As the demand for technology professionals accelerates, computer science education is failing to keep pace.
There are currently over 500,000 open computing jobs yet only 50,000 students graduated with degrees in computer science last year.1 As the skills gap widens, the field continues to be plagued by a lack of diversity. Black and Hispanic employees together comprise only fifteen percent of the tech industry, and some analysts claim this percentage is shrinking.2
Motivated by a commitment to develop the workforce of the future and the importance of diversity to its business, BNY Mellon is investing resources and talent to ensure a career in technology is available to every student, no matter their background.
BNY Mellon has entered into a cross-sector partnership with the New York City Department of Education (DOE) and City University of New York system (CUNY) to strengthen pipelines to tech careers. On December 6, BNY Mellon and the DOE also hosted the second installment of “Futures in Tech,” a program which connects employee mentors with aspiring technologists from the DOE's Career and Technical Education high schools.
The “Futures in Tech” event is an opportunity to highlight Computer Science Education Week (CSEW) and provide students with an opportunity to use technology to solve real-world problems. CSEW is held the first week of December each year in recognition of the birthday of computing pioneer Grace Hopper.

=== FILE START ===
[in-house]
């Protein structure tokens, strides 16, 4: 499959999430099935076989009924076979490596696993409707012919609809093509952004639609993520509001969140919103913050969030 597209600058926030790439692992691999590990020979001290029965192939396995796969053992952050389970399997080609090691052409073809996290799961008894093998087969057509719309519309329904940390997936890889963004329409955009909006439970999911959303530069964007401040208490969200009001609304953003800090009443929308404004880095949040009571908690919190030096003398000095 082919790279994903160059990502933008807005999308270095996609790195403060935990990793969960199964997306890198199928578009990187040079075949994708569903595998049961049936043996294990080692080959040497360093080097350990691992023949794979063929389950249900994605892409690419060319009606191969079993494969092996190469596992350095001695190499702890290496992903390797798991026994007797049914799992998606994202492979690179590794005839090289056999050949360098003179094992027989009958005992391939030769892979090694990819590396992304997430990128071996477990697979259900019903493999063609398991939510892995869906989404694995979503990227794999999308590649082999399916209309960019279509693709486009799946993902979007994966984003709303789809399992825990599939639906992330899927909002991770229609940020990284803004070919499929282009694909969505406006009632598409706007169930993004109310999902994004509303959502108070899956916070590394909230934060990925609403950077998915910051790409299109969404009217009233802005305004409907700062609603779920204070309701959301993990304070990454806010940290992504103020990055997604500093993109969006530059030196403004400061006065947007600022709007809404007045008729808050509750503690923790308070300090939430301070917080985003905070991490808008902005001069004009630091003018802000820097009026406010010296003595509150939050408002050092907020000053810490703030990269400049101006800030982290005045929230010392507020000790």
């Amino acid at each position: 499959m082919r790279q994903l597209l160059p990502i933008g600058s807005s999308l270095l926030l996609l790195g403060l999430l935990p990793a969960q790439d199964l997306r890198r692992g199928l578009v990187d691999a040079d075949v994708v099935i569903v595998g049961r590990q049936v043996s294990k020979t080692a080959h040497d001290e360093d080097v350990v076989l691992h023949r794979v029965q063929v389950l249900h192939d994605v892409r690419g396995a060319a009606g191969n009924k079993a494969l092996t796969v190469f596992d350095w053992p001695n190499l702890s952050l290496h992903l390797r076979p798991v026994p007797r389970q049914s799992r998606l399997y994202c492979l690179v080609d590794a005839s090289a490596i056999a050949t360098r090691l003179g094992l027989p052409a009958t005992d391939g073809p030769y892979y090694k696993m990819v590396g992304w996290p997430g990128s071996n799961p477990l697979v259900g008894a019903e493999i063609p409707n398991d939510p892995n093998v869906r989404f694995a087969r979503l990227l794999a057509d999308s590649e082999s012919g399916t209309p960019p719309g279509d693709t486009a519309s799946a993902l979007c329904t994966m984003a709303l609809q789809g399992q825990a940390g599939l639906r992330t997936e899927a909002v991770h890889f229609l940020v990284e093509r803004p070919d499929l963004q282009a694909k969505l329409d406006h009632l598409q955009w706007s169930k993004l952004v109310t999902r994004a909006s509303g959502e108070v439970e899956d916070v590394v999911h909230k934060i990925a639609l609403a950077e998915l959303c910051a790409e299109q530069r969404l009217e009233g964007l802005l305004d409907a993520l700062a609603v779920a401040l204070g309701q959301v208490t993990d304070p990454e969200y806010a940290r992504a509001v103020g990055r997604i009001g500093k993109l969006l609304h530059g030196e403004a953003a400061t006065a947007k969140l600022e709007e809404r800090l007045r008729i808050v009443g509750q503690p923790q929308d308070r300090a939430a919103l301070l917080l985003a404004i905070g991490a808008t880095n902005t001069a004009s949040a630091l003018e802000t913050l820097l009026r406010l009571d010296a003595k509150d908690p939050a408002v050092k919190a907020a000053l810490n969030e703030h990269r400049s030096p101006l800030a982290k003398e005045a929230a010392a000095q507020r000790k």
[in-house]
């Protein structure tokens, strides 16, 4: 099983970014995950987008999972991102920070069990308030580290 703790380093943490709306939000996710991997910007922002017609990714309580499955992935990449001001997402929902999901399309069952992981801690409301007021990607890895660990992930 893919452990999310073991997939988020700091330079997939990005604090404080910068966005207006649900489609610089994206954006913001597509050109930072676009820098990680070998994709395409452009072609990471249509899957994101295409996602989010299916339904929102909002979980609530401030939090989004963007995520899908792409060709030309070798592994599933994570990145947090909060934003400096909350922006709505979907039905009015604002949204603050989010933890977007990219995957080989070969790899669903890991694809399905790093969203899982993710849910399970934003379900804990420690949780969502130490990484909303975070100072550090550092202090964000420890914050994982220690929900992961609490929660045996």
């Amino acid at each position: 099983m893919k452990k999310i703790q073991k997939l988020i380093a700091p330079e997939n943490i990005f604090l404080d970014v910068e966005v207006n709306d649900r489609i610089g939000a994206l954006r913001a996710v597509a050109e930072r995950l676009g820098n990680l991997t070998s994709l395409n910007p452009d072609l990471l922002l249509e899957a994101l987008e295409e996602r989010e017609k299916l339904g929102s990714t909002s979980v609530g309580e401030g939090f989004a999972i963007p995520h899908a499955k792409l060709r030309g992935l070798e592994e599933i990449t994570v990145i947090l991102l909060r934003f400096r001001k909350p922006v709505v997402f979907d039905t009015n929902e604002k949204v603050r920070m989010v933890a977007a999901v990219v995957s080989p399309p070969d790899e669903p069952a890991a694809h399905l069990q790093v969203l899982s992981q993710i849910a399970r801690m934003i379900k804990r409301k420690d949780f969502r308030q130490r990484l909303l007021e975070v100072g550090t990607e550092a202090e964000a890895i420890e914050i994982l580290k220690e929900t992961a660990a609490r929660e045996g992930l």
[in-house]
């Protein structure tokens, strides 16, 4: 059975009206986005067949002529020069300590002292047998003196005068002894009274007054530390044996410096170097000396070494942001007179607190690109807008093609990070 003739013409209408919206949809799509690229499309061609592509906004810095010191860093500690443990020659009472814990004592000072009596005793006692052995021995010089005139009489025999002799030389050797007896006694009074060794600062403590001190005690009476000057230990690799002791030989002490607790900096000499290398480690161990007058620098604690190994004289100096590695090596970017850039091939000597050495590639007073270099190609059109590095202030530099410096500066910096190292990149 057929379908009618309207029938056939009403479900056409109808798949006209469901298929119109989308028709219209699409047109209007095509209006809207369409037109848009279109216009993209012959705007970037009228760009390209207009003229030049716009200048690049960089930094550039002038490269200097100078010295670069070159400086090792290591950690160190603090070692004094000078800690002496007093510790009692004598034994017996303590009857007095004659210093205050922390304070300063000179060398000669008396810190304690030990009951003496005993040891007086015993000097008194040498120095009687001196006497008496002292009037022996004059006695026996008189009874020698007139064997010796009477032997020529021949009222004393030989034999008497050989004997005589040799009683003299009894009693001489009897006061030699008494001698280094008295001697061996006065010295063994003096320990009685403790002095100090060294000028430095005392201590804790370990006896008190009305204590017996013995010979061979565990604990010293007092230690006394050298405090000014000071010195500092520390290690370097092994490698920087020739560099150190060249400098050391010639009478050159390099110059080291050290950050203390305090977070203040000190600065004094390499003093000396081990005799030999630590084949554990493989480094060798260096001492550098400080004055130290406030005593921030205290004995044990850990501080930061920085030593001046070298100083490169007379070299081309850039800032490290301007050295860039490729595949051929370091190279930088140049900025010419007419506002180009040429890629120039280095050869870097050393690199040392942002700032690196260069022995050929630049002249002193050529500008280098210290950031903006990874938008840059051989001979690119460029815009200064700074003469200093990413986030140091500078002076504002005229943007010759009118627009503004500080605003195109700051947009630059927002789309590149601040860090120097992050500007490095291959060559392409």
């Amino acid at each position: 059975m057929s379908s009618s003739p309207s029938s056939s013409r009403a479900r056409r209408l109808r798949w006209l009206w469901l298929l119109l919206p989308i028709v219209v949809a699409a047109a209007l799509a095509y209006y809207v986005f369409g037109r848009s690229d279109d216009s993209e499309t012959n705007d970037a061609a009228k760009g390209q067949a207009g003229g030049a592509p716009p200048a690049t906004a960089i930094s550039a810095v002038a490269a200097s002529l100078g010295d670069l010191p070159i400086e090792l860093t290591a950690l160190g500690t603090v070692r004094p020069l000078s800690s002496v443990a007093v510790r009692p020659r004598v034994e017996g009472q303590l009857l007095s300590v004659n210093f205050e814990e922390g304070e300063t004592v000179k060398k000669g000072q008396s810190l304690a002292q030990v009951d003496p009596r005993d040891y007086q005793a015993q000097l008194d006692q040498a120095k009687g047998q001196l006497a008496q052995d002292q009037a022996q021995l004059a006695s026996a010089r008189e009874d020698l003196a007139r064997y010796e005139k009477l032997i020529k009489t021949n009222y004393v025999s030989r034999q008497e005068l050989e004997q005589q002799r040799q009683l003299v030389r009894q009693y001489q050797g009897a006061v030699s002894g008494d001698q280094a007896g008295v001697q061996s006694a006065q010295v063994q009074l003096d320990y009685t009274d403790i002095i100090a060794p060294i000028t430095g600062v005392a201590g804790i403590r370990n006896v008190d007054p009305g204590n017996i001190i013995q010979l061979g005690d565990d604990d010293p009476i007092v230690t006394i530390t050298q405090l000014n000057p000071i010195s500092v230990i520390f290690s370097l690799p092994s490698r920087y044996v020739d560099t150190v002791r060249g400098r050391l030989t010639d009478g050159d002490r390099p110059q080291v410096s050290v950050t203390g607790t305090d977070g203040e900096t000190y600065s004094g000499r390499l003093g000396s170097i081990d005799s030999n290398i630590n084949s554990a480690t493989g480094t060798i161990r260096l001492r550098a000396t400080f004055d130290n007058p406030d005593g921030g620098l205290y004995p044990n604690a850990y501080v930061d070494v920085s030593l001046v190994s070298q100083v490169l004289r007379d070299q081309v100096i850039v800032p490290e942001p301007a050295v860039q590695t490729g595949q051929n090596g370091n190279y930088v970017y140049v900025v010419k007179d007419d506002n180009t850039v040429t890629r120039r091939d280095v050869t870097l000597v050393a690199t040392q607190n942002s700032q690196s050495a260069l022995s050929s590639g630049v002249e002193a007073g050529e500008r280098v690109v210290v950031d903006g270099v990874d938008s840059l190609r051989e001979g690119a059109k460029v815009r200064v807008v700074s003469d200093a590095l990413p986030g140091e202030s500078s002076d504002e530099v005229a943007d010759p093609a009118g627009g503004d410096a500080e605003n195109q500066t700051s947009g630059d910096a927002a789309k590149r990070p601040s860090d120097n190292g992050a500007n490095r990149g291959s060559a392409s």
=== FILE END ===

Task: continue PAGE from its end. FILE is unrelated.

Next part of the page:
BNY Mellon’s multi-level partnership with the DOE will also pilot a summer bridge program for students at select Grades 9 to 14 Early College and Career high schools. The program provides vital academic and college preparation training to support students’ transition into high school and technology-focused studies at college in addition to ensuring students’ skills anticipate the needs of the market.
“Our support of these bridge programs helps provide a seamless transition for low-income students interested in technology careers. It offers critical support at the most important educational milestones,” said Daisey Holmes, President of the BNY Mellon Foundation.
This effort is not limited to the classroom.
At “Futures in Tech,” 120 students from NYC’s Career and Technical Education schools were matched with BNY Mellon employees who served as coaches in a social impact hackathon. Students were charged with developing technology-powered solutions to benefit the lives of New Yorkers.
The winning concept from IN-Tech Academy in the Bronx converted abandoned City property into affordable housing featuring job training centers and other useful amenities. The students’ work was informed by the results of two online surveys and renderings of the buildings were showcased on a fully functional website for prospective residents.
"The hackathon coaches helped us focus our ideas and accomplish so much. We learned a lot today and it was great for us to work alongside real technology professionals." – Siare Williams, Brooklyn Steam Center
Considering the scope of the challenge and size of the opportunity, achieving and sustaining diversity in the tech workforce requires cross-sector partners and an approach that combines classroom instruction and experiential learning. Leveraging its talent, institutional partnerships, and community investment, BNY Mellon is helping to prepare the tech leaders of tomorrow.
2U.S. EEOC “Diversity in High Tech”